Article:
Bloomberg News

Brazil Sugar Line-Up Rises by Four Vessels, SA Commodities Says

October 26, 2011

Oct. 26 (Bloomberg) -- As many as 42 ships were scheduled yesterday to load sugar at ports in Brazil, the world’s largest producer of the commodity, four more than on Oct. 13, according to consultancy SA Commodities and shipping agency Unimar Agenciamentos Maritimos Ltda.

The vessels are set to load 1.33 million metric tons of the sweetener in the ports of Suape, Maceio, Vitoria, Santos and Paranagua, data e-mailed yesterday show. That compares with 1.19 million tons two weeks ago, according to SA Commodities and Unimar, both based in Santos, Brazil.

The sugar production forecast for Brazil’s Center South, the nation’s main producing region, was cut to 30.1 million tons in the 2011-12 season, from a previous estimate of 30.6 million tons, industry researcher Datagro Ltd. said yesterday.

The premium to obtain raw sugar from the South American nation is “still high due to domestic demand and lack of fresh supplies,” Luis Rangel, vice-president of commodity derivatives at ICAP Futures LLC in Jersey City, New Jersey, wrote in a report e-mailed yesterday.

Offers for raw sugar for loading in November at the port of Paranagua were at a premium of 1.45 cents a pound above the price on ICE Futures U.S. in New York, data from SA Commodities e-mailed yesterday show.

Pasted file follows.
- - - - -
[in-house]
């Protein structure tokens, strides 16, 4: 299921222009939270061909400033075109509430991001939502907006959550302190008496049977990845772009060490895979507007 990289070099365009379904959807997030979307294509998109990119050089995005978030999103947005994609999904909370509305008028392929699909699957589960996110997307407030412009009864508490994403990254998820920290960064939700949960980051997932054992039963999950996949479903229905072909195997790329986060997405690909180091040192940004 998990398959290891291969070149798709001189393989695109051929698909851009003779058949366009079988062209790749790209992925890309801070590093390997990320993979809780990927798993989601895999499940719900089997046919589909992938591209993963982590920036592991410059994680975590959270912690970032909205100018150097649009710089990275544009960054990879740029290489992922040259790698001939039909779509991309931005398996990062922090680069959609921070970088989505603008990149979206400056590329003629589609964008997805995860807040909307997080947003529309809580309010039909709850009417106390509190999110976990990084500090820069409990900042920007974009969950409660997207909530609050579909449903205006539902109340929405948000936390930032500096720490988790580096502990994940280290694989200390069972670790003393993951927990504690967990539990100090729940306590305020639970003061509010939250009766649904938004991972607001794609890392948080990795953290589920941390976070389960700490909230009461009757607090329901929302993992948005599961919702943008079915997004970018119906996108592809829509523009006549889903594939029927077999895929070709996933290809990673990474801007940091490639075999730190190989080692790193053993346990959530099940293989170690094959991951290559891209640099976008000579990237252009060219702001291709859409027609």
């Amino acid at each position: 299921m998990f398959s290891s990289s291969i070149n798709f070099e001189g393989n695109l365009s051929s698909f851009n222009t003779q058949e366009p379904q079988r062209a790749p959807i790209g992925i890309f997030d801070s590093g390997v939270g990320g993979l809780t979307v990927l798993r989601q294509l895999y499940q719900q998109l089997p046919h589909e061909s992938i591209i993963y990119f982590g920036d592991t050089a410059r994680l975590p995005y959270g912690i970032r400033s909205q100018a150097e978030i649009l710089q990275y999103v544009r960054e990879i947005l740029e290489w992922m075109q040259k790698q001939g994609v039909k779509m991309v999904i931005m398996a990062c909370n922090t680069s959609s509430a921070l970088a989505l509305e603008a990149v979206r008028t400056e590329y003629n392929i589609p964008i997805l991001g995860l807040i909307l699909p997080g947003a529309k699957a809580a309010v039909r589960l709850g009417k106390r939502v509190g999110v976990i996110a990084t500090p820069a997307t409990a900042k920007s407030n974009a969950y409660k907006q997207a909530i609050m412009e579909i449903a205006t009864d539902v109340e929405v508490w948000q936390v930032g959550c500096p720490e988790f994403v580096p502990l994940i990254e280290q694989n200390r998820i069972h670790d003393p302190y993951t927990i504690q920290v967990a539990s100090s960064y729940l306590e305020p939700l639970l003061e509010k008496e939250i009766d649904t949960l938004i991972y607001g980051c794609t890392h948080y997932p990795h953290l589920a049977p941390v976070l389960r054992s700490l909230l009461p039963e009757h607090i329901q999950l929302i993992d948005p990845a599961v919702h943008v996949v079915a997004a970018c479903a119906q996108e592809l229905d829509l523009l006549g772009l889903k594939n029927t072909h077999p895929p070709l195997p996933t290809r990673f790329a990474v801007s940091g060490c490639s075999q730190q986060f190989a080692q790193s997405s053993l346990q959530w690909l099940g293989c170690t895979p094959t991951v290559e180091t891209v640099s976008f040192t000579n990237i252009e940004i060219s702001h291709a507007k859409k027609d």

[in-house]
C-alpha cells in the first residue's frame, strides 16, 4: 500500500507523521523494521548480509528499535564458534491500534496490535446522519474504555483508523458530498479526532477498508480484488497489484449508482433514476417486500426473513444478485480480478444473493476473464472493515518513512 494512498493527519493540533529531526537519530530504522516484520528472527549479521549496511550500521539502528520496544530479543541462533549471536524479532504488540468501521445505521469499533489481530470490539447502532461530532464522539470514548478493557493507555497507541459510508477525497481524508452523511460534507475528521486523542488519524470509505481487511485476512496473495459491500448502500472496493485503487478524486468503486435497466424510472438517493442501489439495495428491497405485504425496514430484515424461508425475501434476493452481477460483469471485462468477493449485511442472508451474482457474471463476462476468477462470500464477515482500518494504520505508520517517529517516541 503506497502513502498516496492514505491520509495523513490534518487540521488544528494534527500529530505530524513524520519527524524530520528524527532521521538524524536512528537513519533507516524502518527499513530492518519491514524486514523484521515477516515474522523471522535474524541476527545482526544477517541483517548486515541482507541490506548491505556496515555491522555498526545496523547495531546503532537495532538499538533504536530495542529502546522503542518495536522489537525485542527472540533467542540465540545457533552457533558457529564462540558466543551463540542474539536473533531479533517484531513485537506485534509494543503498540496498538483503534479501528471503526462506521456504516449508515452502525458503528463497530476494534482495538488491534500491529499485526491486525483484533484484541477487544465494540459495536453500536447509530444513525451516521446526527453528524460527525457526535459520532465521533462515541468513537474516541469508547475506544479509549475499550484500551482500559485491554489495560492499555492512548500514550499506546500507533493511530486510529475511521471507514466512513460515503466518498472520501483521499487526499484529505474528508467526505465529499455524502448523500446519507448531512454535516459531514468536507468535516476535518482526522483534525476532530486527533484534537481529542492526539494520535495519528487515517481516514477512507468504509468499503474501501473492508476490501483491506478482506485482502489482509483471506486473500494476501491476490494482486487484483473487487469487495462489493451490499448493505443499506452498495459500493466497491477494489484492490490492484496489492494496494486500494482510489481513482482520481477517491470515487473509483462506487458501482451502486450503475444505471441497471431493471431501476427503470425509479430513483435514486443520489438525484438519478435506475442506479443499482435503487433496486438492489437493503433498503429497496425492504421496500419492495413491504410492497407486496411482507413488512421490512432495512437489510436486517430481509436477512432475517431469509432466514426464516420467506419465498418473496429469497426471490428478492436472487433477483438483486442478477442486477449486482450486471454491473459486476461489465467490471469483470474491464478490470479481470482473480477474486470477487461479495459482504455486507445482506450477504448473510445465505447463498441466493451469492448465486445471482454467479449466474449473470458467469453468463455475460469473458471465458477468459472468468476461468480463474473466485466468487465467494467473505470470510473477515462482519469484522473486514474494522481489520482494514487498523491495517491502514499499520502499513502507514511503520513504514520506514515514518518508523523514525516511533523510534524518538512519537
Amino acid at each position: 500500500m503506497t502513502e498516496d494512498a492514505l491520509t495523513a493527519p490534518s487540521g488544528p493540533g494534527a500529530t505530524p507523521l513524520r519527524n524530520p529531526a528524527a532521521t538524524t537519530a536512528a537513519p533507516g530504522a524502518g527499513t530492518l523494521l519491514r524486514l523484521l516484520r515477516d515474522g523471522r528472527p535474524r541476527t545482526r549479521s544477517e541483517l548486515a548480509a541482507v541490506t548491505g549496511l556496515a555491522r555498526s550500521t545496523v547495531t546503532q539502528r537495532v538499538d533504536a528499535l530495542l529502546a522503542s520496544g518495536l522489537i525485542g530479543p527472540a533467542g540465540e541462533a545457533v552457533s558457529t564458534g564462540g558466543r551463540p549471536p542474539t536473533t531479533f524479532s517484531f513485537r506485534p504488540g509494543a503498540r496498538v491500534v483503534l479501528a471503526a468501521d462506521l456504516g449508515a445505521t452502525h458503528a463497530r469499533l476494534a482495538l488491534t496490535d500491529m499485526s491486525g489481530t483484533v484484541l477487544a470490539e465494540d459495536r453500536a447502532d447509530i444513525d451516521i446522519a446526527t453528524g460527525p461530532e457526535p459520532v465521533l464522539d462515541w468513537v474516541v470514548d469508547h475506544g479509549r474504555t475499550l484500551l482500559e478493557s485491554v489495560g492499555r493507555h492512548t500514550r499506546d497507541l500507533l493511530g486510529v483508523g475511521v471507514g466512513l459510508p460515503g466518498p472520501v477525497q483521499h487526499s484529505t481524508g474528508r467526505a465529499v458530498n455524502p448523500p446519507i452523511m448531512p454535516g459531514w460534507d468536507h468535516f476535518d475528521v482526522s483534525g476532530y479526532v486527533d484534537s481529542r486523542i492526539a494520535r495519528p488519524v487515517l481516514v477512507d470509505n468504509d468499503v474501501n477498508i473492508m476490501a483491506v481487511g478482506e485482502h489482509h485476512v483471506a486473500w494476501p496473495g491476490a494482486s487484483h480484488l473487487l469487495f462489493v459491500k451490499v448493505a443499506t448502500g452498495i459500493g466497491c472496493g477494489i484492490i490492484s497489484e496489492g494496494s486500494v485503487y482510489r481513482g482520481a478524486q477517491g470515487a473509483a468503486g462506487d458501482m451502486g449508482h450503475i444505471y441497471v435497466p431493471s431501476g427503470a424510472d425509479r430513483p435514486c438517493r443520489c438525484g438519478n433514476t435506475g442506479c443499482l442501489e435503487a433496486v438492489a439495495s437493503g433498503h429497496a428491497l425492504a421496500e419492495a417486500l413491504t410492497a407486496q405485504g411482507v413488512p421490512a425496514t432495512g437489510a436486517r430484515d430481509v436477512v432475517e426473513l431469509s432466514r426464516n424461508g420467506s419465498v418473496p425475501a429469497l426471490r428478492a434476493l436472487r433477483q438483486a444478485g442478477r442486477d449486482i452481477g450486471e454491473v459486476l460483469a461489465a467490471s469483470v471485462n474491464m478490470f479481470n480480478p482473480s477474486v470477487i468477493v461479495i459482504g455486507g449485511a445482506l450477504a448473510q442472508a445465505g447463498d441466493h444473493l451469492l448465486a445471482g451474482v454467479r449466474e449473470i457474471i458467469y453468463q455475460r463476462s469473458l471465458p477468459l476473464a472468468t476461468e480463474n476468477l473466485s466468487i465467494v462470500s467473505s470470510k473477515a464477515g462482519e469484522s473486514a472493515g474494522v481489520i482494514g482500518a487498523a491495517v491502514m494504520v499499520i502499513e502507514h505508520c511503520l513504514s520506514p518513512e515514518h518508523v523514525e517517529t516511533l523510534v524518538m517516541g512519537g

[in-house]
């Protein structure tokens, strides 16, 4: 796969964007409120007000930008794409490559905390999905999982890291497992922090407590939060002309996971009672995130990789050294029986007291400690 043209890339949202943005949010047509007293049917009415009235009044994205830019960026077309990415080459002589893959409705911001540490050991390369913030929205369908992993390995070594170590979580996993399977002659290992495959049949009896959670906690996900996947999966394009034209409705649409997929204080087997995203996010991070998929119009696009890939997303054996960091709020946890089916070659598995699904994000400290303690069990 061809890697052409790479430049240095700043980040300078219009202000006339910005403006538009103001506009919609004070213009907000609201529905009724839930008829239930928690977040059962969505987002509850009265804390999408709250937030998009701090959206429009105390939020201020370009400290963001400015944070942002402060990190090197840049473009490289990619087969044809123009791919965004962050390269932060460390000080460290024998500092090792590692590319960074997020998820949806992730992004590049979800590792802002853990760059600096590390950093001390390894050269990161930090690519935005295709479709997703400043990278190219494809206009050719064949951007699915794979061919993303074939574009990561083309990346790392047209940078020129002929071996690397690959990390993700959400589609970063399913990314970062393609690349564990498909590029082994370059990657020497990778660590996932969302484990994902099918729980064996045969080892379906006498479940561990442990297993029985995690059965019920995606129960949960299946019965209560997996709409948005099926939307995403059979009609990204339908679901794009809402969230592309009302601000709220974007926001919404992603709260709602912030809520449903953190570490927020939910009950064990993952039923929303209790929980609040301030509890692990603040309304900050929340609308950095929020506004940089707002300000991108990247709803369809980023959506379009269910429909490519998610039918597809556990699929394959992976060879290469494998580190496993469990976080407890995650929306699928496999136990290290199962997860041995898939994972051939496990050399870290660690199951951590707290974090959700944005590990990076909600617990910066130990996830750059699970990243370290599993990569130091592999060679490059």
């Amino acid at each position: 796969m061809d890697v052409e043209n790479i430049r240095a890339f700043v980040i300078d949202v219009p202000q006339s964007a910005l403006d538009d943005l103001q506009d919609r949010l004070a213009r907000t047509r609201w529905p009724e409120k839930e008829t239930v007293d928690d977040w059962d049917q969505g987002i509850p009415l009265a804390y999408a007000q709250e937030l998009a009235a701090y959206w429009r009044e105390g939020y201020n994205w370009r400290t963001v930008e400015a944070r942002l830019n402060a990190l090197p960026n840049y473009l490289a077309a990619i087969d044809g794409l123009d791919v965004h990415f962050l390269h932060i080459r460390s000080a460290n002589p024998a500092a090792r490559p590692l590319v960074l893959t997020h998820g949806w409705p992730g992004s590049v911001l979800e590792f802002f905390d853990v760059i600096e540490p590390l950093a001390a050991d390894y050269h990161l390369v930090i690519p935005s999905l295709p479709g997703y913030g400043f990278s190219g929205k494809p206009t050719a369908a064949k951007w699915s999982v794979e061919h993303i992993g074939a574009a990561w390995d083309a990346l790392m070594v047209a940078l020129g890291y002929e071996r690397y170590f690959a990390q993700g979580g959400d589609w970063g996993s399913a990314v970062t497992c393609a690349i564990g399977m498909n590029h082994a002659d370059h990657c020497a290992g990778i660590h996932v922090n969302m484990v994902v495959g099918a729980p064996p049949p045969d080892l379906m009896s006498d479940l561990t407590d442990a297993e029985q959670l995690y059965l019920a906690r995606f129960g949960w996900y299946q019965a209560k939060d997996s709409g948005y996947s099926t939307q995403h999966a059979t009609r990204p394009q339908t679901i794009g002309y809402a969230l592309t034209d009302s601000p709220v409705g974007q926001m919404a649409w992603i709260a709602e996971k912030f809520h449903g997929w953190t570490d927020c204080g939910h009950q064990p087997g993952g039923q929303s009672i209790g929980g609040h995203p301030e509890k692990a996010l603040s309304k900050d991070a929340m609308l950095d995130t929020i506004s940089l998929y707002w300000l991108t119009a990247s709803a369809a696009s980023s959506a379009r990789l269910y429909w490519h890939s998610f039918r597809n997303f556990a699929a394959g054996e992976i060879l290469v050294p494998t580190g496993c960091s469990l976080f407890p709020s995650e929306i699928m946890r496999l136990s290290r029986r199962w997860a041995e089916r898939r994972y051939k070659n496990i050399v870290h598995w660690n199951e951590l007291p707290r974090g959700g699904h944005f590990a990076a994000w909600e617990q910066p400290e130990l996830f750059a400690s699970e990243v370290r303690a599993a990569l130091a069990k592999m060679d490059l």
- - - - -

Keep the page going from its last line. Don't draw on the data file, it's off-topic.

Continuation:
Ships scheduled to head to China will load 140,500 tons of the sweetener, according to the line-up of vessels, while 45,000 tons are set to sail to Malaysia.

“Malaysia, Egypt, Iran, and China still have to do some buying,” Michael McDougall, senior vice president at New York- based Newedge Group, wrote in a report yesterday.

White, or refined, sugar for December delivery was little changed at $728.10 a ton by 11:31 a.m. on NYSE Liffe in London. Raw sugar for March delivery rose 0.24 cent, or 0.9 percent, to 27.18 cents a pound on ICE Futures U.S. in New York.

--Editors: Sharon Lindores, John Deane

To contact the reporter on this story: Isis Almeida in London at

To contact the editor responsible for this story: Claudia Carpenter at

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